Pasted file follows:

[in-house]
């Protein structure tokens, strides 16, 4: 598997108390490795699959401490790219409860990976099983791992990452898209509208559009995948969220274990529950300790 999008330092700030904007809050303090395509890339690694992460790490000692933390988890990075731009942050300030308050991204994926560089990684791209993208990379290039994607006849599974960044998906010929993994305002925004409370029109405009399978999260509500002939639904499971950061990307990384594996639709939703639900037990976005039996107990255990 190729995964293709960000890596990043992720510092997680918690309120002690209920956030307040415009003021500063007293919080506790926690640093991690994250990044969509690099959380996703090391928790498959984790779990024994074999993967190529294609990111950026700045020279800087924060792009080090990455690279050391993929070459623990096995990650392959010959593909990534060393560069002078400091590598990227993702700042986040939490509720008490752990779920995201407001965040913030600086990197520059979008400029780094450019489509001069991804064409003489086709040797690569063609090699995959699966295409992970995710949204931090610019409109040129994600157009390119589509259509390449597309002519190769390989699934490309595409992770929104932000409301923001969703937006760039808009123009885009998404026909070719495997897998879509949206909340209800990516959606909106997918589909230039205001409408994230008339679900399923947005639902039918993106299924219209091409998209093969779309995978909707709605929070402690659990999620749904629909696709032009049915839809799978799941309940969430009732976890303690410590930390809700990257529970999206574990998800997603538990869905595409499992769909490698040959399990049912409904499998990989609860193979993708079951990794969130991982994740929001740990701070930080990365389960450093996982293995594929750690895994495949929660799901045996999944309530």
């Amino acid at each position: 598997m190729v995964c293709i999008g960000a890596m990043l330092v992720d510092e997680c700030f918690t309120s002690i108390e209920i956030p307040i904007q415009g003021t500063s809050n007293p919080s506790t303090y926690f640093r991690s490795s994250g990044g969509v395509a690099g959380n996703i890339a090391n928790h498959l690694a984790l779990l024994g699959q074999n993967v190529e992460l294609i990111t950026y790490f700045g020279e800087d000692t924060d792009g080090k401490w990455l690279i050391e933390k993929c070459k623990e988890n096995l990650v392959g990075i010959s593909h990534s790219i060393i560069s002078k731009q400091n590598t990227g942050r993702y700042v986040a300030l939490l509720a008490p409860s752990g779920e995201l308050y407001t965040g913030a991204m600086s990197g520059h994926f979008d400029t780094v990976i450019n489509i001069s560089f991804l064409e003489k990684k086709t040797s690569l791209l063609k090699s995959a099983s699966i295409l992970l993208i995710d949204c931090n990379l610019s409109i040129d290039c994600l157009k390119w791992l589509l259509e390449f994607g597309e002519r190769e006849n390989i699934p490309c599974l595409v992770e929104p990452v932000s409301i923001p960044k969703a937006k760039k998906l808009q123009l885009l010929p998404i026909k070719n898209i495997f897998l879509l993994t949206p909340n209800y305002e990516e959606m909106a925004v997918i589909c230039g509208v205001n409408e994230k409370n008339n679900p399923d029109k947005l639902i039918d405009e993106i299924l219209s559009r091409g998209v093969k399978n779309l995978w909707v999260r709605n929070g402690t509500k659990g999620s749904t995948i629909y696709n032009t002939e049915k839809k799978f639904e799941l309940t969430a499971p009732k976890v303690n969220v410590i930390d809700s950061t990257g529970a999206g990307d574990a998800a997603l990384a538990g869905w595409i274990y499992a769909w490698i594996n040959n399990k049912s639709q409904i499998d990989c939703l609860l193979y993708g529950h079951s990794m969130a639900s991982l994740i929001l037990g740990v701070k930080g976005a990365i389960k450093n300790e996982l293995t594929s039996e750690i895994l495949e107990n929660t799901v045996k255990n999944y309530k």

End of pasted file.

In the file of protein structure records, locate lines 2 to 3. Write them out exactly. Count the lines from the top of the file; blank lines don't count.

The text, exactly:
């Protein structure tokens, strides 16, 4: 598997108390490795699959401490790219409860990976099983791992990452898209509208559009995948969220274990529950300790 999008330092700030904007809050303090395509890339690694992460790490000692933390988890990075731009942050300030308050991204994926560089990684791209993208990379290039994607006849599974960044998906010929993994305002925004409370029109405009399978999260509500002939639904499971950061990307990384594996639709939703639900037990976005039996107990255990 190729995964293709960000890596990043992720510092997680918690309120002690209920956030307040415009003021500063007293919080506790926690640093991690994250990044969509690099959380996703090391928790498959984790779990024994074999993967190529294609990111950026700045020279800087924060792009080090990455690279050391993929070459623990096995990650392959010959593909990534060393560069002078400091590598990227993702700042986040939490509720008490752990779920995201407001965040913030600086990197520059979008400029780094450019489509001069991804064409003489086709040797690569063609090699995959699966295409992970995710949204931090610019409109040129994600157009390119589509259509390449597309002519190769390989699934490309595409992770929104932000409301923001969703937006760039808009123009885009998404026909070719495997897998879509949206909340209800990516959606909106997918589909230039205001409408994230008339679900399923947005639902039918993106299924219209091409998209093969779309995978909707709605929070402690659990999620749904629909696709032009049915839809799978799941309940969430009732976890303690410590930390809700990257529970999206574990998800997603538990869905595409499992769909490698040959399990049912409904499998990989609860193979993708079951990794969130991982994740929001740990701070930080990365389960450093996982293995594929750690895994495949929660799901045996999944309530």
């Amino acid at each position: 598997m190729v995964c293709i999008g960000a890596m990043l330092v992720d510092e997680c700030f918690t309120s002690i108390e209920i956030p307040i904007q415009g003021t500063s809050n007293p919080s506790t303090y926690f640093r991690s490795s994250g990044g969509v395509a690099g959380n996703i890339a090391n928790h498959l690694a984790l779990l024994g699959q074999n993967v190529e992460l294609i990111t950026y790490f700045g020279e800087d000692t924060d792009g080090k401490w990455l690279i050391e933390k993929c070459k623990e988890n096995l990650v392959g990075i010959s593909h990534s790219i060393i560069s002078k731009q400091n590598t990227g942050r993702y700042v986040a300030l939490l509720a008490p409860s752990g779920e995201l308050y407001t965040g913030a991204m600086s990197g520059h994926f979008d400029t780094v990976i450019n489509i001069s560089f991804l064409e003489k990684k086709t040797s690569l791209l063609k090699s995959a099983s699966i295409l992970l993208i995710d949204c931090n990379l610019s409109i040129d290039c994600l157009k390119w791992l589509l259509e390449f994607g597309e002519r190769e006849n390989i699934p490309c599974l595409v992770e929104p990452v932000s409301i923001p960044k969703a937006k760039k998906l808009q123009l885009l010929p998404i026909k070719n898209i495997f897998l879509l993994t949206p909340n209800y305002e990516e959606m909106a925004v997918i589909c230039g509208v205001n409408e994230k409370n008339n679900p399923d029109k947005l639902i039918d405009e993106i299924l219209s559009r091409g998209v093969k399978n779309l995978w909707v999260r709605n929070g402690t509500k659990g999620s749904t995948i629909y696709n032009t002939e049915k839809k799978f639904e799941l309940t969430a499971p009732k976890v303690n969220v410590i930390d809700s950061t990257g529970a999206g990307d574990a998800a997603l990384a538990g869905w595409i274990y499992a769909w490698i594996n040959n399990k049912s639709q409904i499998d990989c939703l609860l193979y993708g529950h079951s990794m969130a639900s991982l994740i929001l037990g740990v701070k930080g976005a990365i389960k450093n300790e996982l293995t594929s039996e750690i895994l495949e107990n929660t799901v045996k255990n999944y309530k």